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WHISPER HOUSE: MURMURS OF SOMETHING GREAT

 

By C. Davis Remignanti

SAN DIEGO, CALIFORNIA, 5 FEBRUARY 2010 — It should work. It almost does. But Whisper House, which is in its world premiere run at San Diego’s Old Globe Theatre, is in need of significant tinkering.

On paper, at least, Whisper House, the new musical collaboration from Duncan Sheik (Spring Awakening) and Kyle Jarrow (A Very Merry Unauthorized Children’s Scientology Pageant), has all the ingredients for a fascinating and fulfilling evening of theater.

Three storm-tossed individuals — a man, a woman and a child — are thrown together by happenstance, setting up a nice piece of dramaturgical tension over whether the unlikely trio can form a family unit, finding solace and fulfillment in each others’ company. Place them in an eerily gothic setting, then toss in the presence of a couple of grudge-holding ghosts, intent on spoiling everyone’s chances for happiness. Finally, wrap the entire story in an unusual theatrical form — one where the mortals do all the talking and the ghosts do all the singing.


Michael Schweikardt’s set for Whisper House
Photo courtesy of The Old Globe Theatre

The problem is that the two threads — dramatic and musical — are not intertwining gracefully. Everything about the evening’s presentation is period (early in World War II) except the music which, even though lovely, is decidedly contemporary. The effect is rather like flipping channels between two television programs — spending a few minutes watching a classic film on AMC, then dashing over to MTV for some music, then back to the movie, etc… What is perhaps the evening’s most ear-worm-worthy tune ("The Tale of Solomon Snell") is awkwardly shoe-horned into the proceedings and, while a fun diversion, serves mostly to grind the story to a four-minute halt.

The stylistic time-shifting is a worthy conceit, one that served Mr. Sheik well in his fantastically popular Spring Awakening. But here it’s not fully cooked, and Whisper House needs the hand of a brave and ruthless master chef who can make the possibly-painful decisions required to allow the disparate flavors to blend into a savory whole.

Emmy Award winner Mare Winningham is pitch- and picture-perfect as Miss Lilly, but she deserves the opportunity to show the cracks in her character’s curmudgeonly veneer, a chance not afforded her with the current script and direction. (Unfortunate news: Ms. Winningham is leaving the production two weeks into its run, citing "scheduling conflicts." Hmmm.) Arthur Acuña gives a fine performance as Yasuhiro, but he seems miscast physically — distractingly youthful and, frankly, buff — which serves to strain even a willing suspension of disbelief when it comes to the tender feelings that sprout between his character and Lilly.  (Clever costuming would go a long way toward correcting that oversight.) The pivotal role of young Christopher will always be a challenge to cast, as the script, the story, indeed the entire evening hinges on a child actor with dramatic skills far in advance of his years.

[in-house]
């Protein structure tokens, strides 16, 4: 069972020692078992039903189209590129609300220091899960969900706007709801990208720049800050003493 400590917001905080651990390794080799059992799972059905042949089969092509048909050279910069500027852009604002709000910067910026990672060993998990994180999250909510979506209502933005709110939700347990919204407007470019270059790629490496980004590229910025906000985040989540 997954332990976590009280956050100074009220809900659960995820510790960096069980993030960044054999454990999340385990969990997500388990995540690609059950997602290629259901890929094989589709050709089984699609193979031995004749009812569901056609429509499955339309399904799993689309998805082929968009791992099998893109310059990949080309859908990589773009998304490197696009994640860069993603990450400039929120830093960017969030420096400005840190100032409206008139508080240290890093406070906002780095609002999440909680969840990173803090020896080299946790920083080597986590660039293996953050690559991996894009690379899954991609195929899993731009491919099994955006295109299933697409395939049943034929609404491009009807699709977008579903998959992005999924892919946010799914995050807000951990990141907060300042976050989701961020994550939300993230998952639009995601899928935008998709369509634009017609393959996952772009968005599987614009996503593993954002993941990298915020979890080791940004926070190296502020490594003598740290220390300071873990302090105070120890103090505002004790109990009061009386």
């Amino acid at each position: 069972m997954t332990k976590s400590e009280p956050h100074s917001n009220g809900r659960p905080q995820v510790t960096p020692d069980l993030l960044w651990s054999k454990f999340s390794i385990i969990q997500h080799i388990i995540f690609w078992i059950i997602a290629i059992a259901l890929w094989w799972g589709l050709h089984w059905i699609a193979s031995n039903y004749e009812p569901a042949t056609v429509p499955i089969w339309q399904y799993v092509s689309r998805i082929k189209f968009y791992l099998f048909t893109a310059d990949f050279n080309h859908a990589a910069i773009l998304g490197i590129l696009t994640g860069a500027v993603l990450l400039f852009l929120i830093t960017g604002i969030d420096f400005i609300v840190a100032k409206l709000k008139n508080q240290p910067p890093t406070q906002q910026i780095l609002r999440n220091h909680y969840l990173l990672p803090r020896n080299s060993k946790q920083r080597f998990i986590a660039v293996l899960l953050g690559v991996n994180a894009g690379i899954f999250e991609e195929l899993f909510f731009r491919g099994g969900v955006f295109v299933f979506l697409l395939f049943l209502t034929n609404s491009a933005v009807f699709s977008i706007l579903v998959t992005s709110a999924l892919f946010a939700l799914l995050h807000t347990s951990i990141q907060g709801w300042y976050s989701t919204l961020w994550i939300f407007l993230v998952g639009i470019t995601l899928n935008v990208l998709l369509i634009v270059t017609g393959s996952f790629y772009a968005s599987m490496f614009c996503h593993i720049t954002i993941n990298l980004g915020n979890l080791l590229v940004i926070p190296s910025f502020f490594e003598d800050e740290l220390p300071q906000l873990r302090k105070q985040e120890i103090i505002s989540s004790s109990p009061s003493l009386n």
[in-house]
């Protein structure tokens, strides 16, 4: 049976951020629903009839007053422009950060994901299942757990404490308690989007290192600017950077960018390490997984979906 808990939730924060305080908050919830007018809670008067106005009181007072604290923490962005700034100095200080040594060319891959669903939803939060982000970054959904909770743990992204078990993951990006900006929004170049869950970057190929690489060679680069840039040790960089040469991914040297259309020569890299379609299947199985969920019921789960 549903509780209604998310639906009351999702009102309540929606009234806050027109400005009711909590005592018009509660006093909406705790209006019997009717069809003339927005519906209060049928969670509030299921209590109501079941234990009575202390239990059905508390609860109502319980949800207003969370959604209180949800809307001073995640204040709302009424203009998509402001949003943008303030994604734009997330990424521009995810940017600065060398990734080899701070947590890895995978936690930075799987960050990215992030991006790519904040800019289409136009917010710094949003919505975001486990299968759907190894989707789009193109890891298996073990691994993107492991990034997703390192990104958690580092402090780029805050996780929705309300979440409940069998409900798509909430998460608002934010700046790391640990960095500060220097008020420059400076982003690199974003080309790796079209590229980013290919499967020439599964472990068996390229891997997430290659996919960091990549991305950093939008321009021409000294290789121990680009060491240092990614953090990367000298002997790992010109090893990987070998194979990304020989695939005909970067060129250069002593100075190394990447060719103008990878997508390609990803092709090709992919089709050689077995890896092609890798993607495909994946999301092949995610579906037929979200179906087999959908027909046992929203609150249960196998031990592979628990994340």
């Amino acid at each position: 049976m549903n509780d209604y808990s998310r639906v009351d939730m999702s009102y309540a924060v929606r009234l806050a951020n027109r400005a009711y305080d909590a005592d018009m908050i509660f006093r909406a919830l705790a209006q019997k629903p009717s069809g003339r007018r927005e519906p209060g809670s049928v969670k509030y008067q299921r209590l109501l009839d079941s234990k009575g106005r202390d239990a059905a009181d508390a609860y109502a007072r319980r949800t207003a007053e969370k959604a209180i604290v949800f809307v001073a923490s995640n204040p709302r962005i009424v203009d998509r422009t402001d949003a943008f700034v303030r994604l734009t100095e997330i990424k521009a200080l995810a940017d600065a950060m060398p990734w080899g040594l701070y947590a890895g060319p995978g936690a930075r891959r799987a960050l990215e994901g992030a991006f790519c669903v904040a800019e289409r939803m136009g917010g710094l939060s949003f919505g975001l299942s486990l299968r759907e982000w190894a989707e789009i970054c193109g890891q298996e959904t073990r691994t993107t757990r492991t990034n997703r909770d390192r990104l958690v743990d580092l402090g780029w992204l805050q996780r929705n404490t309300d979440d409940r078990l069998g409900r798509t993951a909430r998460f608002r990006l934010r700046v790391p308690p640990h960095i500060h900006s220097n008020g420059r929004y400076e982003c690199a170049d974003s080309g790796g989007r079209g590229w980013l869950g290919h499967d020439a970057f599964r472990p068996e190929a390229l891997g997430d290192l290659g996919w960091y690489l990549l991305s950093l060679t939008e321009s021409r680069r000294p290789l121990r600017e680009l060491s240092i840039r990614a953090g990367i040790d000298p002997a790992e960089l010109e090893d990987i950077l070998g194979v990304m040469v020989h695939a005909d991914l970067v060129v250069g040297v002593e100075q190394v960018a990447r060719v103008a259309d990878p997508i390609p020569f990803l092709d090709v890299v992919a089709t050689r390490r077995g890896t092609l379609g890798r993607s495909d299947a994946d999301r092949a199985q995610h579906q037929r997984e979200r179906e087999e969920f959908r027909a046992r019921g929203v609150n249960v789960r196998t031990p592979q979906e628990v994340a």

Arthur Acuña and Mare Winningham in Whisper House
Photo courtesy of The Old Globe Theatre

The two un-named ghosts, as currently presented, are meant to be menacing (they sing: "We’re here to tell you / Ghosts are here for good / If this doesn’t terrify you / It should. It should.") but, in fact, they are creepy only in the way Michael Keaton’s Beetlejuice was — odd, yes, but all-in-all, kind of entertaining and fun to have around. Certainly not the kind of ghosts that could plausibly encourage a little boy to consider killing himself. In the fuzzily-conceived roles, David Poe and Holly Brook show they’ve got the musical chops, but in the end, the ghosts are just too darn likeable.

Michael Schweikardt’s beautiful and evocative set is under-served by Matthew Richard’s lighting — just because the dramatic mood is dark doesn’t mean essential pieces of stage business should take place in near-total darkness.

Finally, the evening seems a bit brief — the intermission-less performance clocks in at just over 90 minutes — and, if the exasperated sighs of the audience members around me are any indication, the end is abrupt and unsatisfying. The proceedings could easily sustain an additional 20 - 25 minutes, precious opportunity to let the characters and story develop a more fully realized depth of flavor.

Whisper House is a worthy evening out, but for the wrong reasons: either because it affords the audience member a chance to see what could become the next great thing in an early and un-refined state, or because it might be your only opportunity to witness what may prove to be nothing more than an asterisk in the history of musical theater.

Whisper House
Through 21 February 2010
The Old Globe Theatre
1363 Old Globe Way
San Diego, CA 92101-1696
Tel: (1) 619 234 56 23

C. Davis Remignanti writes on design and the visual and decorative arts for Culturekiosque.com. He last wrote on The Johnny Mercer Centenary

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